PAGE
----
Travel Column: Around Europe in Eight Days

It seemed like a fantastic idea at the time, and it was. But at four in the morning, it’s hard to be enthused about the five flights, three trains and countless shuttles, subways and cabs involved. But Travelseeing Germany, Italy and France in just eight days was the best spring break ever.

It all started in Berlin, where it became apparent that maybe I should have either traveled to a country where I spoke the language or traveled with someone who did. Looking at the train schedule, I realized I had no idea what I was doing. Through luck and a helpful German couple, I found my way to my hostel.

From then on, it was hitting the sights. First was the somber Berlin Wall Memorial on a cold, rainy day, wet cement lit up by colorful graffiti. Then, there were the impressive and ornate offerings of a collection of museums located on a place dubbed Museum Island: The Nefertiti Bust in the Egyptian Neus Museum and the recreated Ishtar Gate in the half-open Pergamon.

There is the nearby Berliner Dom, a large cathedral that is gorgeous on the outside and inside. Its best offering had to be the view from the top. After countless stairs, you can see the majority of the city from there.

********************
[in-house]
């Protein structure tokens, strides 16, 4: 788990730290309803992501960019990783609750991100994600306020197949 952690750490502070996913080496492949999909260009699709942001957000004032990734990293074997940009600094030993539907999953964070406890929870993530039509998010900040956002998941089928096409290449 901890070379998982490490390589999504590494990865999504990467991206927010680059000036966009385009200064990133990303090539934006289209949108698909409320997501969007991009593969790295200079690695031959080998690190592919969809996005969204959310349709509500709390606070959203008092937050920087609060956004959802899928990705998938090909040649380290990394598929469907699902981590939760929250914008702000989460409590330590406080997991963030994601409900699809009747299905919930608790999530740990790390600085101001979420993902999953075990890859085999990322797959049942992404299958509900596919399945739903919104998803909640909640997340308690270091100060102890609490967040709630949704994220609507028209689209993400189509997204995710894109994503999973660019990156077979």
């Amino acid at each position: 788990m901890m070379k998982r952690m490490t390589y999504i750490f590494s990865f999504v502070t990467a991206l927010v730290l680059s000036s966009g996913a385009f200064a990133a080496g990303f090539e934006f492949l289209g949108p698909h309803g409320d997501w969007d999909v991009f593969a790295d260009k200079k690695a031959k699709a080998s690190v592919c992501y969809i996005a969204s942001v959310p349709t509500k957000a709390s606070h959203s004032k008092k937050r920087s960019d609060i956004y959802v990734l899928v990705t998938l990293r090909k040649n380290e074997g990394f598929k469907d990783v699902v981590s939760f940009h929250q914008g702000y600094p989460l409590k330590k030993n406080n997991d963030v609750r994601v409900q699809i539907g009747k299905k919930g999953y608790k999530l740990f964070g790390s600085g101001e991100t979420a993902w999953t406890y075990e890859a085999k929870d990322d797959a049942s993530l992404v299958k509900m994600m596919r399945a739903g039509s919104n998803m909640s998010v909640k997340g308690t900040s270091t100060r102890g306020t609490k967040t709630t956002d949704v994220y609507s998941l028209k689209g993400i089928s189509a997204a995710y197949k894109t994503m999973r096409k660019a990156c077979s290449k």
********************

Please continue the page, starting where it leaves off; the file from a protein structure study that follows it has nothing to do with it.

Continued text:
But after only three days in Berlin, and a quick stop at the German Wittenberg, it was time to board a flight to Rome.

Now I have to say my favorite place in Rome, despite having only spent two days there, is the Roman Forum. This is just acres of history, temples and an aged villa. Gardens started in the Renaissance are next to ancient statues dating back to the empires. There are fountains that still run and those so overgrown with plant life that if it wasn’t for the dripping sound, you’d think it was just a bush. A really big bush that was about 10 feet tall.

CatacombsTravelAnd of course I couldn’t ignore the standard sights of the Coliseum, the Trevi Fountain and Vatican City.

But in the nature of this trip, as soon as I had a grasp on what I was doing in this particular country, it was time to leave.

It was off to Paris now.

The Louvre is bigger than you think. I spent a day and a half wandering the halls of that place, and I think I saw half of it. There’s “Mona Lisa,” “The Venus de Milo,” “The Spirit of Victory” and so many other famous and beautiful works of art in there.

But then there’s the Catacombs. Deep underneath Paris are these tunnels lined with skulls and bones arranged artfully in morbidly beautiful displays. Every now and then, I felt reminded that the bones used to be real, living people, and the tunnels felt creepier. The Latin written over top of the door telling me to “Remember you will die” probably didn’t help.

When Paris was through, it meant a long journey back to Stirling, Scotland. A trip that was too long, too early and completely worth it.

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